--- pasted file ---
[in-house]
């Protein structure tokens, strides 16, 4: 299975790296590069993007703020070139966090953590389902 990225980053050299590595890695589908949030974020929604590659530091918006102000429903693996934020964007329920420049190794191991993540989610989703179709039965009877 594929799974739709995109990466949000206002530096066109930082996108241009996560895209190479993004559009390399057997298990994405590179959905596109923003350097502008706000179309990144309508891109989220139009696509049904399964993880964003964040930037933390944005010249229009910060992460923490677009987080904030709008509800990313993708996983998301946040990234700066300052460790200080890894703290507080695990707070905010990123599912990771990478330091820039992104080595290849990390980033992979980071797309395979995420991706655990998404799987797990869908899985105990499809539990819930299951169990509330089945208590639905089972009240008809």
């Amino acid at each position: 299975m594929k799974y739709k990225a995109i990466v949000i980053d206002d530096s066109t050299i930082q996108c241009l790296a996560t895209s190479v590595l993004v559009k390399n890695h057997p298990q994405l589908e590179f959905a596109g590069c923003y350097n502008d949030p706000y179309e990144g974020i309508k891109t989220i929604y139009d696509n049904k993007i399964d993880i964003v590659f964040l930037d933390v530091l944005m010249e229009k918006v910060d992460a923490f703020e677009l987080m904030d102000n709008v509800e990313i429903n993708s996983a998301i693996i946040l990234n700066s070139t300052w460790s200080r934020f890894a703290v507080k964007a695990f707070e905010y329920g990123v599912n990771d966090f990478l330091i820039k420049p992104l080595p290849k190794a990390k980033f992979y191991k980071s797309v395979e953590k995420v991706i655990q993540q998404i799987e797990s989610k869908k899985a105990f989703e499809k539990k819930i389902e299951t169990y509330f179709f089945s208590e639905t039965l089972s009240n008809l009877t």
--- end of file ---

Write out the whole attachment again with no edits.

[in-house]
């Protein structure tokens, strides 16, 4: 299975790296590069993007703020070139966090953590389902 990225980053050299590595890695589908949030974020929604590659530091918006102000429903693996934020964007329920420049190794191991993540989610989703179709039965009877 594929799974739709995109990466949000206002530096066109930082996108241009996560895209190479993004559009390399057997298990994405590179959905596109923003350097502008706000179309990144309508891109989220139009696509049904399964993880964003964040930037933390944005010249229009910060992460923490677009987080904030709008509800990313993708996983998301946040990234700066300052460790200080890894703290507080695990707070905010990123599912990771990478330091820039992104080595290849990390980033992979980071797309395979995420991706655990998404799987797990869908899985105990499809539990819930299951169990509330089945208590639905089972009240008809």
């Amino acid at each position: 299975m594929k799974y739709k990225a995109i990466v949000i980053d206002d530096s066109t050299i930082q996108c241009l790296a996560t895209s190479v590595l993004v559009k390399n890695h057997p298990q994405l589908e590179f959905a596109g590069c923003y350097n502008d949030p706000y179309e990144g974020i309508k891109t989220i929604y139009d696509n049904k993007i399964d993880i964003v590659f964040l930037d933390v530091l944005m010249e229009k918006v910060d992460a923490f703020e677009l987080m904030d102000n709008v509800e990313i429903n993708s996983a998301i693996i946040l990234n700066s070139t300052w460790s200080r934020f890894a703290v507080k964007a695990f707070e905010y329920g990123v599912n990771d966090f990478l330091i820039k420049p992104l080595p290849k190794a990390k980033f992979y191991k980071s797309v395979e953590k995420v991706i655990q993540q998404i799987e797990s989610k869908k899985a105990f989703e499809k539990k819930i389902e299951t169990y509330f179709f089945s208590e639905t039965l089972s009240n008809l009877t």